On Monday 22 September the British Mexican Society held its annual ‘Two Ambassadors’ event to celebrate and promote the countries’ bilateral relations
Once more this fixture in the society’s calendar was fully booked, with a brimming audience anticipating the latest high-level update from both diplomats, held in the Mexican ambassador’s residence in London. It is a congratulatory type of occasion, and those in attendance looked not for discord but rather a chance to cherish the joint ambitions for the future and successes of the past. The two nations have deep links that stem from the birth of the modern Mexico, as the United Kingdom was the first country to recognise informally the new country after independence from Spain and the second (after the US) to notify the Mexican government officially. The two countries have a long and shared literary, artistic, sporting, scientific and industrial history.
The Mexican ambassador to the UK, Diego Gómez Pickering, spoke first, softly to start with as he warmed up by praising the UK’s “solid economic recovery” and “business-oriented strategy” and confirming that he thought that Great Britain was “destined to remain a world leader in the eyes of Mexicans”. He divided his presentation into four sections that roughly broke into: current economic situation/UK recovery; uniqueness of the countries’ relationship; Mexican structural reforms; and the future untapped economic partnerships.
After that, the diplomat went on to look at the upcoming, if rather ungainly-titled ‘2015: The Year of Mexico in the UK and the UK in Mexico’. This ‘dual year’ will “foster better understanding…/renew projects and initiatives”. It appears that culture and education will be the bases of the twelve months of intended mutual positivity, with the nations focusing their ‘year’ on universities, the arts and society as a whole.
Mr Gómez Pickering also looked forward to the visit next month of Prince Charles and the Duchess of Cornwall and there was an added regal element to this year’s event in London, as the society’s patron, the Duke of Gloucester, was there.
The British ambassador to Mexico, Duncan Taylor, spoke at length in praiseworthy terms about the “remarkable and palpable goodwill towards Britain [from Mexico]”. He said he was “encouraged by the warmth of feelings” and commented that the two nations thought “very much alike”. He spoke about shared values and outlooks and lauded Enrique Peña Nieto’s structural reforms as an “extraordinary series of measures”. He was on more uncertain ground when talking about joint development projects in Belize. He recognised the “different histories and different perspectives” when describing the British-Mexican togetherness: one a previously colonising country and the other a nation that was colonised.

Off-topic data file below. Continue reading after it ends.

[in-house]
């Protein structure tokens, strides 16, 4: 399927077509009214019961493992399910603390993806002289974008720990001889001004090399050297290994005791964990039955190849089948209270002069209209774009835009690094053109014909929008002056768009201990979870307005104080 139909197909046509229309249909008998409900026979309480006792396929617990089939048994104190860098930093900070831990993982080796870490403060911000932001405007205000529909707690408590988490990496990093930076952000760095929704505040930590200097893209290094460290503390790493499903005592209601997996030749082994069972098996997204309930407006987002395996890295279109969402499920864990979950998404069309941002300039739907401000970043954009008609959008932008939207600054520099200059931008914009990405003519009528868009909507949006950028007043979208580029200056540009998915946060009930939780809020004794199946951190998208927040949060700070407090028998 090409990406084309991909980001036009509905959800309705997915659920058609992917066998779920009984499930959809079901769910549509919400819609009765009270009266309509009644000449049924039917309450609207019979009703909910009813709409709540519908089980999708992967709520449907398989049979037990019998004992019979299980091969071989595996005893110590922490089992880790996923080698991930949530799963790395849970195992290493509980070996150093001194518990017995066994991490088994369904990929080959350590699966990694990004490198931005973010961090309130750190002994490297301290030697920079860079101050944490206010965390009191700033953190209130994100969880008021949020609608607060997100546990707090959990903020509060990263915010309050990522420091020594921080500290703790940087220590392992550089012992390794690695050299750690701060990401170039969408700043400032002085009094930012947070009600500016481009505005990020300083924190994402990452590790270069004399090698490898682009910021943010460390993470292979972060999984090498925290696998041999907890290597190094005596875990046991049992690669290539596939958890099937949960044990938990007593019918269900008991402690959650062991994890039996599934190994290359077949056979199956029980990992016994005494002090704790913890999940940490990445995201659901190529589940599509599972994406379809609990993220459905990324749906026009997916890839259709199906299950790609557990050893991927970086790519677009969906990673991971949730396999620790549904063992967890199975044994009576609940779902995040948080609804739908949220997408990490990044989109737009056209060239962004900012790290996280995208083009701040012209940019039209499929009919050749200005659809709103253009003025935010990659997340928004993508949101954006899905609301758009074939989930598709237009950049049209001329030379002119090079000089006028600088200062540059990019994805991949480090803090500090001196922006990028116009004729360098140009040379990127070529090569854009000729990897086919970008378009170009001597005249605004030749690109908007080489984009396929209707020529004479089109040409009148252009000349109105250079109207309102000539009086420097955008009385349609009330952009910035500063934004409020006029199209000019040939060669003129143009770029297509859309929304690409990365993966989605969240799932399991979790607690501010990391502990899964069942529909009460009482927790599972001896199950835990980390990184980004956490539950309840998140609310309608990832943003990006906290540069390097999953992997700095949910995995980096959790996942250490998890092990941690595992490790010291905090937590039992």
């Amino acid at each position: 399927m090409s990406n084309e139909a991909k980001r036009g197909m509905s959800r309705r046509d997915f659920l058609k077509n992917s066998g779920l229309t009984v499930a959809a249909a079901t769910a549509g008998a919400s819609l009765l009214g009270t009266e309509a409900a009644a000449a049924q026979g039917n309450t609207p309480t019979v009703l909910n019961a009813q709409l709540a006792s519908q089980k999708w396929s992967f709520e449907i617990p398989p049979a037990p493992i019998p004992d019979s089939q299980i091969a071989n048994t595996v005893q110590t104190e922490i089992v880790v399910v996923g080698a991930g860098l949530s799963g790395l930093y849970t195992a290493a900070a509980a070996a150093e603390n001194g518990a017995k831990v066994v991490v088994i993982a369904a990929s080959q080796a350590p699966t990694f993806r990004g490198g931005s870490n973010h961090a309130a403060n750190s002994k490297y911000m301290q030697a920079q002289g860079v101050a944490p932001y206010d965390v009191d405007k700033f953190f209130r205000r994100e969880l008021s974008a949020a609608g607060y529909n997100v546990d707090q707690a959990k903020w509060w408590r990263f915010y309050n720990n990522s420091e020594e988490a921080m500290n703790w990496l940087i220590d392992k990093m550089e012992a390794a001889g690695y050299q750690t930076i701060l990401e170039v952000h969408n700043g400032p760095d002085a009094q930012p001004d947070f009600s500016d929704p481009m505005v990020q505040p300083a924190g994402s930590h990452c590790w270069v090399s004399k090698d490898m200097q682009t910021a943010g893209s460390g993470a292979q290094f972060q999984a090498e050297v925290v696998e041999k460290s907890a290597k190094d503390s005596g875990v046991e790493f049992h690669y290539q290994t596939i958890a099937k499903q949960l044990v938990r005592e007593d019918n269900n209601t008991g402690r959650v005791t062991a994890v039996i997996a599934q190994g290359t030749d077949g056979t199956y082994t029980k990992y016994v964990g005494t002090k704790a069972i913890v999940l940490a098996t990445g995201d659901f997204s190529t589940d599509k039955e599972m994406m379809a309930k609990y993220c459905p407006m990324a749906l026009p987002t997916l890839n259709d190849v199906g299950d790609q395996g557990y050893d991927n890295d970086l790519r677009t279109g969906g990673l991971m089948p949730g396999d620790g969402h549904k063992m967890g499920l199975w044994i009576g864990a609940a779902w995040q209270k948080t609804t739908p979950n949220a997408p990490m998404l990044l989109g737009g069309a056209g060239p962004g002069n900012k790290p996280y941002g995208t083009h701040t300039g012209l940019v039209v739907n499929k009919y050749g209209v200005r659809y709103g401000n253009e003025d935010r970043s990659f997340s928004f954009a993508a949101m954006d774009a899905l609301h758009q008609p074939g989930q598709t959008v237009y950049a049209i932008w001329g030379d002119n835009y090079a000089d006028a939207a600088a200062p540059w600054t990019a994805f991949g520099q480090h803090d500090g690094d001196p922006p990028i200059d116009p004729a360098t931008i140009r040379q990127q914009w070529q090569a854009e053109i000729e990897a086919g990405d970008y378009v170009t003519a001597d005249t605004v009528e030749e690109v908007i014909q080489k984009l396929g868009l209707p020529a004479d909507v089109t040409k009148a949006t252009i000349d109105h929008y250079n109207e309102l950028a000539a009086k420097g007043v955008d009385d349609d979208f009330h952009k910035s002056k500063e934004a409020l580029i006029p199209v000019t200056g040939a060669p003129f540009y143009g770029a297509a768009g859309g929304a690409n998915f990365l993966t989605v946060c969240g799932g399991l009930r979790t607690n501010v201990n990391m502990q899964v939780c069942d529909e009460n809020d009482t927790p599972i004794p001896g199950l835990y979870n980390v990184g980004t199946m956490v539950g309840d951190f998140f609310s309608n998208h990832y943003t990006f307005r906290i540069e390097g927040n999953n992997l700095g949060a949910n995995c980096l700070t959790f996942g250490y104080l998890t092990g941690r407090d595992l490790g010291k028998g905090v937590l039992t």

There were questions from the audience that followed up on three themes: the coming bilateral cultural year mentioned above; science and innovation; and literature. After the event, there was a reception in another room in the residence where margaritas and some Mexican culinary delectation was were on offer. I spoke to the Mexican diplomat then about two matters. Firstly: indigenous rights, which President Peña Nieto had just addressed at the UN Plenary Session of the World Conference on Indigenous Peoples. The leader discussed the importance of protecting and promoting the rights of indigenous people and their cultures and customs across the globe. Mexico, for its part, recognises 56 languages in use by its more than 15 million native peoples.
I also asked Mr Gómez Pickering on a more difficult issue: the exorbitant numbers of child migrants attempting to cross Mexico’s northern border and the disappearances, murders, rapes, robberies and extortions committed in the deserts and forests of Mexico against travelling workers. The Inter-American Commission on Human Rights noted recently that despite the change of government (from the conservative PAN of Felipe Calderón to the centrist PRI) there had been no let-up in the violations of human rights against undocumented migrants. The ambassador palmed off the issue to his human rights attaché, Stephanie Black, who did admit the enormity of the problem and suggested that while the PRI had been addressing the matter there was still a long way to go.